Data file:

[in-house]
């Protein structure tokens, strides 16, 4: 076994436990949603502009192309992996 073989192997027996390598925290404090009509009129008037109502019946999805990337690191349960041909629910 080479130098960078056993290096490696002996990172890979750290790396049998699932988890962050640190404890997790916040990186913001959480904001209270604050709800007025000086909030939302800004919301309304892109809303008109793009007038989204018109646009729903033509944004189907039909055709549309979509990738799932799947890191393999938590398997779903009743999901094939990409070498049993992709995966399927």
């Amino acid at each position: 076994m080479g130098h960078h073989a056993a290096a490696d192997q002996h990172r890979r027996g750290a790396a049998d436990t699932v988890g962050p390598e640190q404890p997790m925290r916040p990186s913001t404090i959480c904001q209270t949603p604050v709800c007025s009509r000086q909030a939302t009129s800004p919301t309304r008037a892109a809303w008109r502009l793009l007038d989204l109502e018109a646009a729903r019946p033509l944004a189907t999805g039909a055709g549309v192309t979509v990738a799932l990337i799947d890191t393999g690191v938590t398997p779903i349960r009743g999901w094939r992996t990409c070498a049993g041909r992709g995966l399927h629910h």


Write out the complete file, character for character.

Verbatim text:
[in-house]
């Protein structure tokens, strides 16, 4: 076994436990949603502009192309992996 073989192997027996390598925290404090009509009129008037109502019946999805990337690191349960041909629910 080479130098960078056993290096490696002996990172890979750290790396049998699932988890962050640190404890997790916040990186913001959480904001209270604050709800007025000086909030939302800004919301309304892109809303008109793009007038989204018109646009729903033509944004189907039909055709549309979509990738799932799947890191393999938590398997779903009743999901094939990409070498049993992709995966399927």
């Amino acid at each position: 076994m080479g130098h960078h073989a056993a290096a490696d192997q002996h990172r890979r027996g750290a790396a049998d436990t699932v988890g962050p390598e640190q404890p997790m925290r916040p990186s913001t404090i959480c904001q209270t949603p604050v709800c007025s009509r000086q909030a939302t009129s800004p919301t309304r008037a892109a809303w008109r502009l793009l007038d989204l109502e018109a646009a729903r019946p033509l944004a189907t999805g039909a055709g549309v192309t979509v990738a799932l990337i799947d890191t393999g690191v938590t398997p779903i349960r009743g999901w094939r992996t990409c070498a049993g041909r992709g995966l399927h629910h």